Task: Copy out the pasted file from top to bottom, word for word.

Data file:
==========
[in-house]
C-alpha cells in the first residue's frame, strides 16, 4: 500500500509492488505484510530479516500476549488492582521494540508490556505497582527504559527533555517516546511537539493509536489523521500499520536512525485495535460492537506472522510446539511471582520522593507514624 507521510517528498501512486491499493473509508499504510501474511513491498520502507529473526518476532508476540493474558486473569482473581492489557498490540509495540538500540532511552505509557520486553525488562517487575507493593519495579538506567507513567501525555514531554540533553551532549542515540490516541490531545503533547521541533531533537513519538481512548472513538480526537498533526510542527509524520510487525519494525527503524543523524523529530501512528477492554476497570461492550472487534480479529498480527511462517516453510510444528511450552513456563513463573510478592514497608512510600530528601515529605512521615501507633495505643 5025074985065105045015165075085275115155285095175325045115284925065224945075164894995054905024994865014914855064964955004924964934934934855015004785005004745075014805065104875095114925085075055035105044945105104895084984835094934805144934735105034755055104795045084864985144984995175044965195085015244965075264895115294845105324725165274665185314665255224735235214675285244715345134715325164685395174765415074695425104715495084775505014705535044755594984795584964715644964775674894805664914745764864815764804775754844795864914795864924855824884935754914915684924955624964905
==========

[in-house]
C-alpha cells in the first residue's frame, strides 16, 4: 500500500509492488505484510530479516500476549488492582521494540508490556505497582527504559527533555517516546511537539493509536489523521500499520536512525485495535460492537506472522510446539511471582520522593507514624 507521510517528498501512486491499493473509508499504510501474511513491498520502507529473526518476532508476540493474558486473569482473581492489557498490540509495540538500540532511552505509557520486553525488562517487575507493593519495579538506567507513567501525555514531554540533553551532549542515540490516541490531545503533547521541533531533537513519538481512548472513538480526537498533526510542527509524520510487525519494525527503524543523524523529530501512528477492554476497570461492550472487534480479529498480527511462517516453510510444528511450552513456563513463573510478592514497608512510600530528601515529605512521615501507633495505643 5025074985065105045015165075085275115155285095175325045115284925065224945075164894995054905024994865014914855064964955004924964934934934855015004785005004745075014805065104875095114925085075055035105044945105104895084984835094934805144934735105034755055104795045084864985144984995175044965195085015244965075264895115294845105324725165274665185314665255224735235214675285244715345134715325164685395174765415074695425104715495084775505014705535044755594984795584964715644964775674894805664914745764864815764804775754844795864914795864924855824884935754914915684924955624964905